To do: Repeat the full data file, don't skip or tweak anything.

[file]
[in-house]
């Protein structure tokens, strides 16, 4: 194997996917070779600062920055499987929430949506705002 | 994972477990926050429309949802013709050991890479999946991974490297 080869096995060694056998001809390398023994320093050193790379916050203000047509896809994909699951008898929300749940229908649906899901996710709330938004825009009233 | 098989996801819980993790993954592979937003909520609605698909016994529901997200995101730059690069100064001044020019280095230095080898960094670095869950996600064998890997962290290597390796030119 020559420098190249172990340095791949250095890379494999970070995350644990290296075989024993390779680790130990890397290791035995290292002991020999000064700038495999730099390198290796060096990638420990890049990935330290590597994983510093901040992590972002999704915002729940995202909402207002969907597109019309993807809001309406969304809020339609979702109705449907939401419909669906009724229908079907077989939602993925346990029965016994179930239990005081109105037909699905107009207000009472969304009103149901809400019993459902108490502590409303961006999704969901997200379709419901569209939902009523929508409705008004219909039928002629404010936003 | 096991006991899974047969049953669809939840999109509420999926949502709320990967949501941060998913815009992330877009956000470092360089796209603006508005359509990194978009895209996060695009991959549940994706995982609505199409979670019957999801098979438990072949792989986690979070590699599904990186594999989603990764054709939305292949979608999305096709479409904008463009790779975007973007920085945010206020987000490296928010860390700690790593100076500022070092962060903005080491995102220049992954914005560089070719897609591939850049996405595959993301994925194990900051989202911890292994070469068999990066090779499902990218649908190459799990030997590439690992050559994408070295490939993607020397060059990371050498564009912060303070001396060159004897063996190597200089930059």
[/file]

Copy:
[in-house]
């Protein structure tokens, strides 16, 4: 194997996917070779600062920055499987929430949506705002 | 994972477990926050429309949802013709050991890479999946991974490297 080869096995060694056998001809390398023994320093050193790379916050203000047509896809994909699951008898929300749940229908649906899901996710709330938004825009009233 | 098989996801819980993790993954592979937003909520609605698909016994529901997200995101730059690069100064001044020019280095230095080898960094670095869950996600064998890997962290290597390796030119 020559420098190249172990340095791949250095890379494999970070995350644990290296075989024993390779680790130990890397290791035995290292002991020999000064700038495999730099390198290796060096990638420990890049990935330290590597994983510093901040992590972002999704915002729940995202909402207002969907597109019309993807809001309406969304809020339609979702109705449907939401419909669906009724229908079907077989939602993925346990029965016994179930239990005081109105037909699905107009207000009472969304009103149901809400019993459902108490502590409303961006999704969901997200379709419901569209939902009523929508409705008004219909039928002629404010936003 | 096991006991899974047969049953669809939840999109509420999926949502709320990967949501941060998913815009992330877009956000470092360089796209603006508005359509990194978009895209996060695009991959549940994706995982609505199409979670019957999801098979438990072949792989986690979070590699599904990186594999989603990764054709939305292949979608999305096709479409904008463009790779975007973007920085945010206020987000490296928010860390700690790593100076500022070092962060903005080491995102220049992954914005560089070719897609591939850049996405595959993301994925194990900051989202911890292994070469068999990066090779499902990218649908190459799990030997590439690992050559994408070295490939993607020397060059990371050498564009912060303070001396060159004897063996190597200089930059």